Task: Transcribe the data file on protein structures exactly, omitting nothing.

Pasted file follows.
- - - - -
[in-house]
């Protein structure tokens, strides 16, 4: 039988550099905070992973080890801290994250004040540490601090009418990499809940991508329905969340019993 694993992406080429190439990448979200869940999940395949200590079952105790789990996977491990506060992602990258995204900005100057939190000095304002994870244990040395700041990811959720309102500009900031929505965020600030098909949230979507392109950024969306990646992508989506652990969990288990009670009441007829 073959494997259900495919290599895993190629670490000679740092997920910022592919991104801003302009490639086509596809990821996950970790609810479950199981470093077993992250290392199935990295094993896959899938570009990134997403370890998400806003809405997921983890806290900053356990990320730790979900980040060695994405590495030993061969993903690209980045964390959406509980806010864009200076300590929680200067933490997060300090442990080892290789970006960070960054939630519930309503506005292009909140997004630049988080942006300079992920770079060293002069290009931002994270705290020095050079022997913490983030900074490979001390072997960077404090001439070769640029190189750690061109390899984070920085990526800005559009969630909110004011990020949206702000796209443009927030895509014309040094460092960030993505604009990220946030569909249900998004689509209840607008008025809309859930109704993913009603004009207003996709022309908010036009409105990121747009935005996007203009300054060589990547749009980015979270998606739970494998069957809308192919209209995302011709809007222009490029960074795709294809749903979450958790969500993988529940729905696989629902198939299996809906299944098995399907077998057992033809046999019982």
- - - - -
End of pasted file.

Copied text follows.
[in-house]
């Protein structure tokens, strides 16, 4: 039988550099905070992973080890801290994250004040540490601090009418990499809940991508329905969340019993 694993992406080429190439990448979200869940999940395949200590079952105790789990996977491990506060992602990258995204900005100057939190000095304002994870244990040395700041990811959720309102500009900031929505965020600030098909949230979507392109950024969306990646992508989506652990969990288990009670009441007829 073959494997259900495919290599895993190629670490000679740092997920910022592919991104801003302009490639086509596809990821996950970790609810479950199981470093077993992250290392199935990295094993896959899938570009990134997403370890998400806003809405997921983890806290900053356990990320730790979900980040060695994405590495030993061969993903690209980045964390959406509980806010864009200076300590929680200067933490997060300090442990080892290789970006960070960054939630519930309503506005292009909140997004630049988080942006300079992920770079060293002069290009931002994270705290020095050079022997913490983030900074490979001390072997960077404090001439070769640029190189750690061109390899984070920085990526800005559009969630909110004011990020949206702000796209443009927030895509014309040094460092960030993505604009990220946030569909249900998004689509209840607008008025809309859930109704993913009603004009207003996709022309908010036009409105990121747009935005996007203009300054060589990547749009980015979270998606739970494998069957809308192919209209995302011709809007222009490029960074795709294809749903979450958790969500993988529940729905696989629902198939299996809906299944098995399907077998057992033809046999019982």